Skip to content

Hospital transfers across U.S. regions to address the “space” shortage in a pandemic: A public good

Clinical Infectious Diseases December 1, 2021

Read the full article

Research Areas

PAIR Center Research Team


The novel coronavirus disease 2019 (COVID-19) pandemic has made hospitals everywhere dust off and update, or feverishly write, pandemic preparedness and response plans to accommodate, among other challenges, surges of acute care patients above their local norms. Naturally, hospitals look to expand capacity within their own footprint first, by canceling elective care and expediting discharges, maximizing utilization of existing licensed beds, and opening new beds in both clinical and nonclinical areas. When that is not enough, or often in parallel, hospitals may look locally or regionally for assistance in the form of diverting or transferring patients to other hospitals, either those with normally lower acuity or those that are not facing a simultaneous surge. That approach—analogous to the routine practice of packed emergency departments temporarily diverting ambulances to nearby hospitals—works far better for a localized disaster that may heterogeneously impact hospitals in relative close proximity, leaving clear transferring (without capacity) and receiving (with capacity) hospitals. During a pandemic the scale of COVID-19, however, this approach can break down when an entire region peaks together, and local transfer acceptance capacity evaporates .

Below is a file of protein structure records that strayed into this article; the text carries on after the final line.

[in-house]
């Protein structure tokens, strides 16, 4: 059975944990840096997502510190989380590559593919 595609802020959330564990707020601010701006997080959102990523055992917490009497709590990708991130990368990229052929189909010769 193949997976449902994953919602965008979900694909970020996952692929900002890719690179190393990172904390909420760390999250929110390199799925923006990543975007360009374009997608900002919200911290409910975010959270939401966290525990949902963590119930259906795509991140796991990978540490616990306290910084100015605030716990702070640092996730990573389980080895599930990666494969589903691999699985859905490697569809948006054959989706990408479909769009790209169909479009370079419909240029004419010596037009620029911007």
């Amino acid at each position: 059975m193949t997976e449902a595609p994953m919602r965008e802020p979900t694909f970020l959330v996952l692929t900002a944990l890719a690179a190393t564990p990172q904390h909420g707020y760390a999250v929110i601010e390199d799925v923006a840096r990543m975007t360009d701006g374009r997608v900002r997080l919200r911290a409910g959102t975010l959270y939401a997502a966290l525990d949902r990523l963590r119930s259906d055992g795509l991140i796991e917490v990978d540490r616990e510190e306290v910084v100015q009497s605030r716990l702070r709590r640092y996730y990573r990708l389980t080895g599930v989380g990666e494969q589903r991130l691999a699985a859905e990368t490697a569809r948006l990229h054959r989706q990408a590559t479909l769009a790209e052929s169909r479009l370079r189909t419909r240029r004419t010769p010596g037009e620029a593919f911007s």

In this issue of Clinical Infectious Diseases, Michelson and colleagues put forward a scaled-up approach to this transfer paradigm looking instead at inter-region transfers—from one part of the United States to another—as a method to expand bed capacity, or more accurately load-balance, on a national scale. Their manuscript reports a sophisticated simulation study to assess specifically how transfers of patients between different regions of the country could alleviate hospital and intensive care unit (ICU) bed shortfalls during a pandemic, using a projected, continued COVID-19 pandemic as the use case. They report that in simulation, in all scenarios except the highest volume ICU scenario, inter-region transfers, with mean transfer distances upward of 300 miles, could fully resolve any bed shortages. This study has a number of notable strengths: it is of vital importance for the ongoing pandemic and future threats; it takes a sophisticated and interesting simulation approach; and it uses national data to create a full picture of the US healthcare infrastructure under study.


National Heart, Lung, and Blood Institute ( NHLBI)
Agency or Healthcare Research and Quality (AHRQ)